NotesThis photograph represents Lawrence Hargrave's duplicate 1886 flapping wing machine model or 'Experiment B' (B110). In 1888 it was sent by Hargrave to the Melbourne Centennial International Exhibition for display, before being donated to the Museum in 1891 by the New South Wales Commission for this event. At this same time, Hargrave also donated eight other of his models to the Museum. The original 'Experiment B' model produced by Hargrave at Rushcutters Bay was modified to become 'Experiment H,J,K' in 1887 (B112).
This particular model, which was tested on June 27, 1886, was found to fly 170 feet by 197 ft pounds of energy stored in the stretched elastic bands. Hargrave's journal records that the nature of this flight was characterised by an undulating motion. It is a duplicate model that was initially made by Hargrave for the Royal Society's Conversazione in October 1886 and later sent by him for display in the 1888 Melbourne Centennial International Exhibition. It was then donated to the Museum in 1891 by the New South Wales Commission for this event. At this same time, Hargrave also donated eight other of his models to the Museum. The original 'Experiment B' model produced by Hargrave at Rushcutters Bay was modified to become 'Experiment H,J,K' in 1887 (B112).
It is not certain why Hargrave sent the duplicate of 'Experiment B' for display in the Melbourne exhibition, since this was not his most successful flapping wing model produced before 1888. 'Experiment C', a 24 band machine, for example, was powered by 246 foot pounds which drove the machine 201 feet on February 9, 1887, while 'Experiment L', a 48 band machine, was powered by 470 foot pounds which drove the machine 270 feet on November 15, 1887. 'Experiment B', on the other hand, only moved 170 feet from 197 foot pounds of energy. It is possible that Hargrave did not want to submit any models to the exhibition that he was still in the process of modifying or that 'Experiment B' was simply the most convenient option, since the model had been shelved since its display in the Conversazione and was of little use to Hargrave anymore. Even though 'Experiment B' may not have been the most representative example of Hargrave's work, it was the most recent one he produced at the time it was submitted to the Conversazione.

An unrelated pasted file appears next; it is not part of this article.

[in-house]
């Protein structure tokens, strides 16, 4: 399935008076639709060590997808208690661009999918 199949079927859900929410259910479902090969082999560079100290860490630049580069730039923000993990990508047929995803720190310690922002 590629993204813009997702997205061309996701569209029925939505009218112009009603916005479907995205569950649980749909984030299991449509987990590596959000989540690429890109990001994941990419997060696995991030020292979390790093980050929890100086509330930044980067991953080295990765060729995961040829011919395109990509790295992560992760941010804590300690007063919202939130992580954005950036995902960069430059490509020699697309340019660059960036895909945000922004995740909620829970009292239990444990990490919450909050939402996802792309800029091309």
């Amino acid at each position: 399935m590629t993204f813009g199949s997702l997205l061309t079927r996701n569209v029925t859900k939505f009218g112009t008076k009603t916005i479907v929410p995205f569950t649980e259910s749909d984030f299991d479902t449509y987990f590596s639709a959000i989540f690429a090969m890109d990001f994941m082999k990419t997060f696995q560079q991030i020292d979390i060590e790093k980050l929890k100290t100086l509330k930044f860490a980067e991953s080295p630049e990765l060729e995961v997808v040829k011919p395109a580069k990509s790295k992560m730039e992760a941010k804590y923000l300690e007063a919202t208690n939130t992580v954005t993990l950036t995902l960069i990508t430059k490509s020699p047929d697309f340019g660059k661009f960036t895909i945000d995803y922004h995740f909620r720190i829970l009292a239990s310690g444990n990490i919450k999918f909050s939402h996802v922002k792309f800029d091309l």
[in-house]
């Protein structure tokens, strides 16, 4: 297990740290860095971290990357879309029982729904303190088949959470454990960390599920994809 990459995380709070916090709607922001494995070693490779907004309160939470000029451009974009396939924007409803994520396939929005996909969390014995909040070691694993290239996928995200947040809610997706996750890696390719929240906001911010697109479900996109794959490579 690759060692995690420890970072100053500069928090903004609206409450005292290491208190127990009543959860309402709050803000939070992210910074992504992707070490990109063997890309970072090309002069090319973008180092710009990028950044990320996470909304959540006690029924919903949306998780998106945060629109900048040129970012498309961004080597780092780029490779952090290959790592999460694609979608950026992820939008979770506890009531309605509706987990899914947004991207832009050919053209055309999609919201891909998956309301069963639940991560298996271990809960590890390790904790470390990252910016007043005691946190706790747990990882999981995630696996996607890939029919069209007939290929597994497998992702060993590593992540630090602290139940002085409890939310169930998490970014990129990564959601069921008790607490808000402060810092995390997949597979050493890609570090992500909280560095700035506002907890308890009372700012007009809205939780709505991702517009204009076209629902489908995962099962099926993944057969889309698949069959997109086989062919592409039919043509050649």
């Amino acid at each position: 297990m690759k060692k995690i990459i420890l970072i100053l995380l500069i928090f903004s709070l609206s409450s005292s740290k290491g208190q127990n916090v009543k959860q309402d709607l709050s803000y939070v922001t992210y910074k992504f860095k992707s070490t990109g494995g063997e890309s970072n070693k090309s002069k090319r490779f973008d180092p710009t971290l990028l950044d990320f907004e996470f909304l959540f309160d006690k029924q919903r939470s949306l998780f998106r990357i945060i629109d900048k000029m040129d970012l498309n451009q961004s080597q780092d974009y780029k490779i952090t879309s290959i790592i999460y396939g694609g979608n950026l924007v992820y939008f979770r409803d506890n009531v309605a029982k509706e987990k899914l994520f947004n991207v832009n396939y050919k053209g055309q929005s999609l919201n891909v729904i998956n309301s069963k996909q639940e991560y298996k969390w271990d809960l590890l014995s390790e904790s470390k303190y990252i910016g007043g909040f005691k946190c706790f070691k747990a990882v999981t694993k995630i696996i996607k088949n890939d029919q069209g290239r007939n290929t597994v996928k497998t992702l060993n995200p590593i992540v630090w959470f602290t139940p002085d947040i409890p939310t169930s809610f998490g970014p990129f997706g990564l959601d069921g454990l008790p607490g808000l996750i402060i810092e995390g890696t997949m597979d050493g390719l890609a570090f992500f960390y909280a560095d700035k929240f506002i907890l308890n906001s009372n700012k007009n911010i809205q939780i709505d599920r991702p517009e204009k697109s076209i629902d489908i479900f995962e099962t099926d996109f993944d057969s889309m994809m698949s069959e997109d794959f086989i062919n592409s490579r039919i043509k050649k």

The second of four children of John Fletcher and Ann, Lawrence Hargrave was born at Greenwich, London on January 29, 1850. In 1856, Lawrence's father, eldest brother Ralph and uncle Edward emigrated to Australia in what appears to be a consensual marital separation between John and Ann. They were bound for Sydney to join a third brother of John and Edward, who was a member of the Legislative Assembly for New England (named Richard), while Ann, Lawrence and her two other children, Alice and Gilbert, stayed in Kent, England.
During his early years, Lawrence was educated at the Queen Elizabeth's School in Kirkby Lonsdale, Westmoreland, before he sailed to Australia in 1865 to join his father, brother and two uncles. John Fletcher, who was a distinguished judge in the New South Wales Supreme Court living at Rushcutters Bay House, anticipated a career for Lawrence in law. Despite organising tuition for him, Lawrence failed to matriculate, but was subsequently accepted to begin an apprenticeship with the Australasian Steam Navigation Company (ASN Co) in 1867. For five years he worked as an apprentice, gaining invaluable skills in woodworking, metalworking and design.